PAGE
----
Hal Pomeranz, Deer Run Associates

Some months ago, a fellow Information Security professional posted to one of the mailing lists I monitor, looking for security arguments to refute the latest skunkworks project from her sales department.  Essentially, one of the sales folks had developed a thick client application that connected to an internal customer database.  The plan was to equip all of the sales agents in the field with this application and allow them to connect directly back through the corporate firewall to the production copy of the database over an unencrypted link.  This seemed like a terrible idea, and the poster was looking to marshal arguments against deploying this software.

The predictable discussion ensued, with everybody on the list enumerating the many reasons why this was a bad idea from an InfoSec perspective and in some cases suggesting work-arounds to spackle over deficiencies in the design of the system.  My advice was simpler– refute the design on Engineering principles rather than InfoSec grounds.  Specifically:

  • The system had no provision for allowing the users to work off-line or when the corporate database was unavailable.
  • While the system worked fine in the corporate LAN environment, bandwidth and latency issues over the Internet would probably render the application unusable.

Sure enough, when confronted with these reasonable engineering arguments, the project was scrapped as unworkable.  The Information Security group didn’t need to waste any of their precious political capital shooting down this obviously bad idea.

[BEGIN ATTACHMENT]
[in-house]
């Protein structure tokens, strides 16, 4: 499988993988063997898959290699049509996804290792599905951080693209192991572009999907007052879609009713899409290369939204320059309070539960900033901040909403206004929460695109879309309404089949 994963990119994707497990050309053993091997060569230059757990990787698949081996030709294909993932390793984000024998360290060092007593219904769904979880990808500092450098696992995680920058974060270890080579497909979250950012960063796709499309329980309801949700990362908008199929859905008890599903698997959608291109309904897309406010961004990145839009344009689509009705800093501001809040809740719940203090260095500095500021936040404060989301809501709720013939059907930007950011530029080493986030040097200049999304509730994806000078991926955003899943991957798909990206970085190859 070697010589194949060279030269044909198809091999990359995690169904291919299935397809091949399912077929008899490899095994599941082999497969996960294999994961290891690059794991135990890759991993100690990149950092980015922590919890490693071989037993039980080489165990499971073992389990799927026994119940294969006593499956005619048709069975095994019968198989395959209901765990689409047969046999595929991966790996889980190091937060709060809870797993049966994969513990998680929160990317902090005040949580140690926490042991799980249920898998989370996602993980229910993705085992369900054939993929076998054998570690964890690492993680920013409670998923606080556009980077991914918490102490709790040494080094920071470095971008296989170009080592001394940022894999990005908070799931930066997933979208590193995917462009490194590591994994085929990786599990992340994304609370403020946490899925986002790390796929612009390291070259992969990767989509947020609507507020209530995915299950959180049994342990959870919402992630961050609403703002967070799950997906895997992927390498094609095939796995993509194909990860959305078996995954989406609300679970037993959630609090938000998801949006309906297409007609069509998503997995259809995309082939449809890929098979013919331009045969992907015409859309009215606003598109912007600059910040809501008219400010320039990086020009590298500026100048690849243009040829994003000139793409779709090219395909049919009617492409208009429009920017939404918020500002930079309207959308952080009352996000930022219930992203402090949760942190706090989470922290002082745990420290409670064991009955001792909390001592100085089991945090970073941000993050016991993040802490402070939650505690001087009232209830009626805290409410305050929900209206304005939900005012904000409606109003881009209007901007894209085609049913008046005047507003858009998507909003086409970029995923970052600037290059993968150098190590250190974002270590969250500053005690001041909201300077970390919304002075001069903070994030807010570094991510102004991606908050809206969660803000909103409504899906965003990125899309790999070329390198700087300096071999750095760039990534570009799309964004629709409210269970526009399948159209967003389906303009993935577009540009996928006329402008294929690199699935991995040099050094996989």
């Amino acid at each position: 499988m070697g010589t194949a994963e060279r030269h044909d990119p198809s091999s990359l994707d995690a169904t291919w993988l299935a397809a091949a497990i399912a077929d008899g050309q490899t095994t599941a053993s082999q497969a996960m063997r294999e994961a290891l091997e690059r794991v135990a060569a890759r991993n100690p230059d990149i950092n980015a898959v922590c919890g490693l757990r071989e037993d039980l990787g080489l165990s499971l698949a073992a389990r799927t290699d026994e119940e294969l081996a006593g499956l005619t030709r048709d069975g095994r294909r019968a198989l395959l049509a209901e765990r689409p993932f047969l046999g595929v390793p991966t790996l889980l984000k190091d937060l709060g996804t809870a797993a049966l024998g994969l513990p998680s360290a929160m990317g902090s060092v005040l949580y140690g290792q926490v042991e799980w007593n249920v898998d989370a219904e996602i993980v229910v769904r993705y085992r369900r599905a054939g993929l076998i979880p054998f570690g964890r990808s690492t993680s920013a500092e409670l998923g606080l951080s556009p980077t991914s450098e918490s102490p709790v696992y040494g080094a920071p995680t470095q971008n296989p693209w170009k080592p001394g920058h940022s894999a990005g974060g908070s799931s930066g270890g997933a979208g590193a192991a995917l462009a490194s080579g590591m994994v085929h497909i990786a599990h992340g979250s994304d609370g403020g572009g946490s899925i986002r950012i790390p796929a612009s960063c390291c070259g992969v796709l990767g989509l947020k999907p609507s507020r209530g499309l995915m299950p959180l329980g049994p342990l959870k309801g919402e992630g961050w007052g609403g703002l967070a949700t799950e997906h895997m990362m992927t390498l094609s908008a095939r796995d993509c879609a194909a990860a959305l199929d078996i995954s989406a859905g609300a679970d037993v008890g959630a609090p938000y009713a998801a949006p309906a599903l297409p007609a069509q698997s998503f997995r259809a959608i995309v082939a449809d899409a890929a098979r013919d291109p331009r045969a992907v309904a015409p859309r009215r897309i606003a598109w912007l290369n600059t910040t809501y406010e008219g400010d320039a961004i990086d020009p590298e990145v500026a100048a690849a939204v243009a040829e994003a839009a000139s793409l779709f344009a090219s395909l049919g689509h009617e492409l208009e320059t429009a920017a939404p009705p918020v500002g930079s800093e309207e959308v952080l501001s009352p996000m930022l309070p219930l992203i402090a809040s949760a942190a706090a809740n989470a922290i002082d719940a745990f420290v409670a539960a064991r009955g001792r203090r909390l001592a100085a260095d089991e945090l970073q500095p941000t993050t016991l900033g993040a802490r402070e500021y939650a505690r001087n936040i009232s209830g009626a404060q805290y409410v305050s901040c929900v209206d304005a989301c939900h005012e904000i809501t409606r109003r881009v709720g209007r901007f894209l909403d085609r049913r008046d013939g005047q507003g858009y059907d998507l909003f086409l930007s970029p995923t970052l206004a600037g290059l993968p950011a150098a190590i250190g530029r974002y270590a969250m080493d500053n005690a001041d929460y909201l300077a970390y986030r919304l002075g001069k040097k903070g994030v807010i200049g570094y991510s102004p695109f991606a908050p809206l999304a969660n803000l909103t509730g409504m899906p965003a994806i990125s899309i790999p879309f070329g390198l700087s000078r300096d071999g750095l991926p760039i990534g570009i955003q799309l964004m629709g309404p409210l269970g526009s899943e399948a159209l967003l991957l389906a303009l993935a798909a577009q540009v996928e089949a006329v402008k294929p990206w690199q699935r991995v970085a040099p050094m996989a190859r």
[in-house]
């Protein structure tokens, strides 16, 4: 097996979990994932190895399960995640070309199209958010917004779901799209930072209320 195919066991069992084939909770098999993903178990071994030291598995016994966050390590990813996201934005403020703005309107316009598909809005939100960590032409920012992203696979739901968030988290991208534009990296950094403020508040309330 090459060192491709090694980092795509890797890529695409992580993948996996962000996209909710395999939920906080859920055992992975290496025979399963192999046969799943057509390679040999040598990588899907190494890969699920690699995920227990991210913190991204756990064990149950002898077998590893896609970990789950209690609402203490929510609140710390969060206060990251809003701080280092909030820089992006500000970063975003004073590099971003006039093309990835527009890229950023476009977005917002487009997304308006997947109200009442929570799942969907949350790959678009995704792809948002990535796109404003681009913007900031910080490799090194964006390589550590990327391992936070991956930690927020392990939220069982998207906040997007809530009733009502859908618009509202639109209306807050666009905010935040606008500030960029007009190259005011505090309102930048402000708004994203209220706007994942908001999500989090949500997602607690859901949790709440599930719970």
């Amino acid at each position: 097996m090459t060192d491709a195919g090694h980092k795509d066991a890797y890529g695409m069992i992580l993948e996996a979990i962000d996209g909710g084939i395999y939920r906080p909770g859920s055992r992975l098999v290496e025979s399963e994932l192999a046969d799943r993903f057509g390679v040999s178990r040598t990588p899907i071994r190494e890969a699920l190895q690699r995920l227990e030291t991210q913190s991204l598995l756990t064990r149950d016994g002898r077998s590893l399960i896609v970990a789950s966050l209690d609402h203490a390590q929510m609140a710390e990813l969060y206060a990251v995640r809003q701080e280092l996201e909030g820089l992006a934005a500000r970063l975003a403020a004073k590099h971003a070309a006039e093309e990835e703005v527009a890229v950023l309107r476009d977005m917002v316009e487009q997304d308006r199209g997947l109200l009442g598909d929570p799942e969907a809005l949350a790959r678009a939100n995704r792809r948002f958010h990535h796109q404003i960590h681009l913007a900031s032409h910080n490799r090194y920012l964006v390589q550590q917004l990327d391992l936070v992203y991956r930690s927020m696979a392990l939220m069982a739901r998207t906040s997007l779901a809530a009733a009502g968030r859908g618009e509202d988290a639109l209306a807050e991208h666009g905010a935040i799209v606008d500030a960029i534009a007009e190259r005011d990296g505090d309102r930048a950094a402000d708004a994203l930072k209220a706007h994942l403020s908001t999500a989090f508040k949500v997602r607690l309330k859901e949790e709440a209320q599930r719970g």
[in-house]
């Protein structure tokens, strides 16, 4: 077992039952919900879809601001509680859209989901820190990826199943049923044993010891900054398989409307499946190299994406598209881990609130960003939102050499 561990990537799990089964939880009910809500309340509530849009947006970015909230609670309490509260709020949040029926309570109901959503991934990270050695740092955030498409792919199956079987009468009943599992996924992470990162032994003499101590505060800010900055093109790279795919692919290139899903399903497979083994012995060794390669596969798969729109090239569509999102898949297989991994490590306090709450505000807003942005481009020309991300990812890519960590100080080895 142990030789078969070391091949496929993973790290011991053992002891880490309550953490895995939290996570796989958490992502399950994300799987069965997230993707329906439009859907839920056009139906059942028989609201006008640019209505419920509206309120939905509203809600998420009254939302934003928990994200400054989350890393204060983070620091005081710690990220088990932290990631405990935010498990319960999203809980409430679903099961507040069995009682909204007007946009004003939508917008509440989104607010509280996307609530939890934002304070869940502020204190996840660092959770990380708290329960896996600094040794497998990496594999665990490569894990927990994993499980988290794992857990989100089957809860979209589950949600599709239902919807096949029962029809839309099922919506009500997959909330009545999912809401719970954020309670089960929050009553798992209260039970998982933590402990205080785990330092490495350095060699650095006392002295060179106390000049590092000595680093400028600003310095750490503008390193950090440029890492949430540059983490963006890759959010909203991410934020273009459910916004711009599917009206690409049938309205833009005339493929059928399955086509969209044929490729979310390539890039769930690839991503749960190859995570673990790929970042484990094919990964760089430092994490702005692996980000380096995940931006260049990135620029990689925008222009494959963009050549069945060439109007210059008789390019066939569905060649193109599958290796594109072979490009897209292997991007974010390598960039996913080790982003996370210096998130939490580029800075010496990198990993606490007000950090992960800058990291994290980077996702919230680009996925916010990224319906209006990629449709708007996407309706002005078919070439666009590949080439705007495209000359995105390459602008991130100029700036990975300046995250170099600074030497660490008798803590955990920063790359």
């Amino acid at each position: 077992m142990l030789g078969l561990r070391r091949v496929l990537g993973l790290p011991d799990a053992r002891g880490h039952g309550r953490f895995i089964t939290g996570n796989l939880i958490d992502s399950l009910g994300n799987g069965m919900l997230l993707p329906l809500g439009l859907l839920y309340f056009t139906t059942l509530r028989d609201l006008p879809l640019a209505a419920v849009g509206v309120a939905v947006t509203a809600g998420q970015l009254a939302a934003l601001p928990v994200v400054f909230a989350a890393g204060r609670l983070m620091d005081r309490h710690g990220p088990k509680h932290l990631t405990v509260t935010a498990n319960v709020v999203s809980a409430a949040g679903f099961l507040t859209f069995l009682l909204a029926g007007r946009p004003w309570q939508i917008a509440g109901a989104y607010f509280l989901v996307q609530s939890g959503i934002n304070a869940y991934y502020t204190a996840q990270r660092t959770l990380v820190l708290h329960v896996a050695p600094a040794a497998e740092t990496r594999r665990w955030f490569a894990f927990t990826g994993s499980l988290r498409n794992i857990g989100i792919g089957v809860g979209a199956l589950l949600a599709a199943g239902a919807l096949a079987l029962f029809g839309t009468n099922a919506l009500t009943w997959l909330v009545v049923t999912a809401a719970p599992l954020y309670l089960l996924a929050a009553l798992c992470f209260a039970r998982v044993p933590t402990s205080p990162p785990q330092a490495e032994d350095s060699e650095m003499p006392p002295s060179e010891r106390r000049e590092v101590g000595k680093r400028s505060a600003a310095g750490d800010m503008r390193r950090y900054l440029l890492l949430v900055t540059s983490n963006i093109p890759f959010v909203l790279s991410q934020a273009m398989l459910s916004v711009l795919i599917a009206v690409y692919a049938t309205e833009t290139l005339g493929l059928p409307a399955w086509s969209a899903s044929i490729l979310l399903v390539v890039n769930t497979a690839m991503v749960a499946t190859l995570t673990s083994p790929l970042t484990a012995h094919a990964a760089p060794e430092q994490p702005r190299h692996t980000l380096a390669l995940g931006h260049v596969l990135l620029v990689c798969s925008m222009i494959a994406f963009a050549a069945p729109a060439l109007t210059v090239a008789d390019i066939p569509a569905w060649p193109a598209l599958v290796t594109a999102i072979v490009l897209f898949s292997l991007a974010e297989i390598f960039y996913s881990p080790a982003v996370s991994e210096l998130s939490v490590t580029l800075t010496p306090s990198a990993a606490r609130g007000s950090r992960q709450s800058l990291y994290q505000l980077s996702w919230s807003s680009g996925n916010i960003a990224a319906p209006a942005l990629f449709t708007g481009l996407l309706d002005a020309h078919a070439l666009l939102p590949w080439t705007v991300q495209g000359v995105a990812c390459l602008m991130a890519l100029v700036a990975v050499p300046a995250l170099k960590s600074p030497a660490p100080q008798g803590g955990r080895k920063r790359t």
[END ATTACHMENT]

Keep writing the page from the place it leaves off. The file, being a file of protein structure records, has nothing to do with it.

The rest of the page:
This episode ties into a motto I’ve developed during my career: “Never sell security as security.”  In general, Information Security only gets a limited number of trump cards they can play to control the architecture and deployment of all the IT-related projects in the pipeline.  So anything they can do to create IT harmony and information security without exhausting their hand is a benefit.

It’s also useful to consider my motto when trying to get funding for Information Security related projects.  It’s been my experience that many companies will only invest in Information Security a limited number of times: “We spent $35K on a new firewall to keep the nasty hackers at bay and that’s all you get.”  To achieve the comprehensive security architecture you need to keep your organization safe, you need to get creative about aligning security procurement with other business initiatives.

For example, file integrity assessment tools like Tripwire have an obvious forensic benefit when a security incident occurs, but the up-front cost of acquiring, deploying, and using these tools just for the occasional forensic benefit often makes them a non-starter for organizations.  However, if you change the game and point out that the primary ongoing benefit of these tools is as a control on your own change management processes, then they become something that the organization is willing to pay for.  You’ll notice that the nice folks at Tripwire realized this long ago and sell their software as “Configuration Control”, not “Security”.

Sometimes you can get organizational support from even further afield.  I once sold an organization on using sudo with the blessings of Human Resources because it streamlined their employee termination processes: nobody knew the root passwords, so the passwords didn’t need to get changed every time somebody from IT left the company.  When we ran the numbers, this turned out to be a significant cost-savings for the company.

So be creative and don’t go into every project with your Information Security blinders on.  There are lots of projects in the pipeline that may be bad ideas from an Information Security perspective, but it’s likely that they have other problems as well.  You can use those problems as leverage to implement architectures that are more efficient and rational from an Engineering as well as from an Information Security perspective.  Similarly there are critical business processes that the Information Security group can leverage to implement necessary security controls without necessarily spending Information Security’s capital (or political) budget.